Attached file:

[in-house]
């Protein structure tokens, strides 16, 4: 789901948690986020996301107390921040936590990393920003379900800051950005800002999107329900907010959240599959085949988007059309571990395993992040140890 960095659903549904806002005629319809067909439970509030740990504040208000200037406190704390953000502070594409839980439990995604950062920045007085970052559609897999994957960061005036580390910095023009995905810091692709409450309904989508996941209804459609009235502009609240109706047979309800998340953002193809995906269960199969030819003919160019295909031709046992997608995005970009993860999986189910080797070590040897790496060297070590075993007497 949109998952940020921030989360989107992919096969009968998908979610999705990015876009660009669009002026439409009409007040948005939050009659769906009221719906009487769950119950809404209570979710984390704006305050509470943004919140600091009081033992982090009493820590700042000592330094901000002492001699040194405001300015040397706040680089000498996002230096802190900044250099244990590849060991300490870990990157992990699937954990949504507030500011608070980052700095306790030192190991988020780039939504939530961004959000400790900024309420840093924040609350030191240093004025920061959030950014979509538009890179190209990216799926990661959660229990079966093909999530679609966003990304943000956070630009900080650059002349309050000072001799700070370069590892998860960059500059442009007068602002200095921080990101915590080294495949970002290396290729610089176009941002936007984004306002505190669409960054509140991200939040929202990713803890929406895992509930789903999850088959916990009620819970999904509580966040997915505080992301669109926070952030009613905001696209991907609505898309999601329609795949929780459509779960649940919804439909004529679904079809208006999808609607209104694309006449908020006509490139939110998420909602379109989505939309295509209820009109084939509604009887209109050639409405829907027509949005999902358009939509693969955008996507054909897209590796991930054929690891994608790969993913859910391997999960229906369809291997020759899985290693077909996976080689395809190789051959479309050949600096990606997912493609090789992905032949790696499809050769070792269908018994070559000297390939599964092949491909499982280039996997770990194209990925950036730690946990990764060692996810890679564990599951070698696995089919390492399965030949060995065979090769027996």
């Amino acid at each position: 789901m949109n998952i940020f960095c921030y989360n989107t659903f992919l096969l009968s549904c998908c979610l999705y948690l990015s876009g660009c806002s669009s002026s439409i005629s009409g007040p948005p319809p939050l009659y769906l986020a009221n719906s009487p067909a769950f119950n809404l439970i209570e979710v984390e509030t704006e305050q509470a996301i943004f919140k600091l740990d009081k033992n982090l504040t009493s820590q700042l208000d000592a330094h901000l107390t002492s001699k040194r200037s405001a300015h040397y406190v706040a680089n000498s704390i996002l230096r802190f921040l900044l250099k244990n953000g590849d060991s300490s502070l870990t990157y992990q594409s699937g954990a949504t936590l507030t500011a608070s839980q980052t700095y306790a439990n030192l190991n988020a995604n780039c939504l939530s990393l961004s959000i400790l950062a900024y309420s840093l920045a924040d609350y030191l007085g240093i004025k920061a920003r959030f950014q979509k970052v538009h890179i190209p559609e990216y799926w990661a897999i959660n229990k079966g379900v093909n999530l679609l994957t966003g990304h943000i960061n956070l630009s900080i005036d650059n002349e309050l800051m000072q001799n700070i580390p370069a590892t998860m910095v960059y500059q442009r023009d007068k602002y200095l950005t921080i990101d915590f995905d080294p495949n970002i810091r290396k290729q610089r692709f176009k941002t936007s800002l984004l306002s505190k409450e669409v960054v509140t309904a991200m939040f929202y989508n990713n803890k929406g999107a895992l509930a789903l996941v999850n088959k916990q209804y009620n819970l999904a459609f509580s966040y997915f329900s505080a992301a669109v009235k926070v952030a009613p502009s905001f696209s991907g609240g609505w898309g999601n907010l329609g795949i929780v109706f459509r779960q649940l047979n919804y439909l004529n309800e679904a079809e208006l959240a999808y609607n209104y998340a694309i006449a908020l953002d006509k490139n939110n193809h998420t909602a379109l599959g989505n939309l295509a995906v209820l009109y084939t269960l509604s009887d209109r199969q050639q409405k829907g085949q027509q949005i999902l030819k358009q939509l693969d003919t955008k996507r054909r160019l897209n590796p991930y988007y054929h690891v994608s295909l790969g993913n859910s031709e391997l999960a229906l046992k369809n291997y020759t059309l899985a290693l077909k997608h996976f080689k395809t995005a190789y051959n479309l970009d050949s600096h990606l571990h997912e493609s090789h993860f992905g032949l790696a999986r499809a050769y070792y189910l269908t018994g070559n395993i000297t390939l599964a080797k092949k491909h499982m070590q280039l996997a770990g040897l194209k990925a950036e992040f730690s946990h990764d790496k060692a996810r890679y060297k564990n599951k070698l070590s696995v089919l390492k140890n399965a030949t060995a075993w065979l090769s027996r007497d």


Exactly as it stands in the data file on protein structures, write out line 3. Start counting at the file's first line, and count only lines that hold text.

């Amino acid at each position: 789901m949109n998952i940020f960095c921030y989360n989107t659903f992919l096969l009968s549904c998908c979610l999705y948690l990015s876009g660009c806002s669009s002026s439409i005629s009409g007040p948005p319809p939050l009659y769906l986020a009221n719906s009487p067909a769950f119950n809404l439970i209570e979710v984390e509030t704006e305050q509470a996301i943004f919140k600091l740990d009081k033992n982090l504040t009493s820590q700042l208000d000592a330094h901000l107390t002492s001699k040194r200037s405001a300015h040397y406190v706040a680089n000498s704390i996002l230096r802190f921040l900044l250099k244990n953000g590849d060991s300490s502070l870990t990157y992990q594409s699937g954990a949504t936590l507030t500011a608070s839980q980052t700095y306790a439990n030192l190991n988020a995604n780039c939504l939530s990393l961004s959000i400790l950062a900024y309420s840093l920045a924040d609350y030191l007085g240093i004025k920061a920003r959030f950014q979509k970052v538009h890179i190209p559609e990216y799926w990661a897999i959660n229990k079966g379900v093909n999530l679609l994957t966003g990304h943000i960061n956070l630009s900080i005036d650059n002349e309050l800051m000072q001799n700070i580390p370069a590892t998860m910095v960059y500059q442009r023009d007068k602002y200095l950005t921080i990101d915590f995905d080294p495949n970002i810091r290396k290729q610089r692709f176009k941002t936007s800002l984004l306002s505190k409450e669409v960054v509140t309904a991200m939040f929202y989508n990713n803890k929406g999107a895992l509930a789903l996941v999850n088959k916990q209804y009620n819970l999904a459609f509580s966040y997915f329900s505080a992301a669109v009235k926070v952030a009613p502009s905001f696209s991907g609240g609505w898309g999601n907010l329609g795949i929780v109706f459509r779960q649940l047979n919804y439909l004529n309800e679904a079809e208006l959240a999808y609607n209104y998340a694309i006449a908020l953002d006509k490139n939110n193809h998420t909602a379109l599959g989505n939309l295509a995906v209820l009109y084939t269960l509604s009887d209109r199969q050639q409405k829907g085949q027509q949005i999902l030819k358009q939509l693969d003919t955008k996507r054909r160019l897209n590796p991930y988007y054929h690891v994608s295909l790969g993913n859910s031709e391997l999960a229906l046992k369809n291997y020759t059309l899985a290693l077909k997608h996976f080689k395809t995005a190789y051959n479309l970009d050949s600096h990606l571990h997912e493609s090789h993860f992905g032949l790696a999986r499809a050769y070792y189910l269908t018994g070559n395993i000297t390939l599964a080797k092949k491909h499982m070590q280039l996997a770990g040897l194209k990925a950036e992040f730690s946990h990764d790496k060692a996810r890679y060297k564990n599951k070698l070590s696995v089919l390492k140890n399965a030949t060995a075993w065979l090769s027996r007497d």